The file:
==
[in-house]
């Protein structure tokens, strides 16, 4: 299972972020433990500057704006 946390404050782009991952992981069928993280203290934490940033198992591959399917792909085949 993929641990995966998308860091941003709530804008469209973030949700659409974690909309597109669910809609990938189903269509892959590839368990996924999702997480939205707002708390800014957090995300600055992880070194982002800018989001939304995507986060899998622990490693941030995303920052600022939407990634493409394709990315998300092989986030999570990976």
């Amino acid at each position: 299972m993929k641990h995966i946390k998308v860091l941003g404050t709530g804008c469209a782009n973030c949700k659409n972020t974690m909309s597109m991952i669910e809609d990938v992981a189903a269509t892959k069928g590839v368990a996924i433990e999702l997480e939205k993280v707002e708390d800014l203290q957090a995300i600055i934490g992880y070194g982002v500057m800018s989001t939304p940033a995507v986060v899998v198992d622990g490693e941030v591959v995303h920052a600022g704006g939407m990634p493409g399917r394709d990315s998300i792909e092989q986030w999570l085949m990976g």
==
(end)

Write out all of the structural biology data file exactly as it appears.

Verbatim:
[in-house]
């Protein structure tokens, strides 16, 4: 299972972020433990500057704006 946390404050782009991952992981069928993280203290934490940033198992591959399917792909085949 993929641990995966998308860091941003709530804008469209973030949700659409974690909309597109669910809609990938189903269509892959590839368990996924999702997480939205707002708390800014957090995300600055992880070194982002800018989001939304995507986060899998622990490693941030995303920052600022939407990634493409394709990315998300092989986030999570990976």
């Amino acid at each position: 299972m993929k641990h995966i946390k998308v860091l941003g404050t709530g804008c469209a782009n973030c949700k659409n972020t974690m909309s597109m991952i669910e809609d990938v992981a189903a269509t892959k069928g590839v368990a996924i433990e999702l997480e939205k993280v707002e708390d800014l203290q957090a995300i600055i934490g992880y070194g982002v500057m800018s989001t939304p940033a995507v986060v899998v198992d622990g490693e941030v591959v995303h920052a600022g704006g939407m990634p493409g399917r394709d990315s998300i792909e092989q986030w999570l085949m990976g």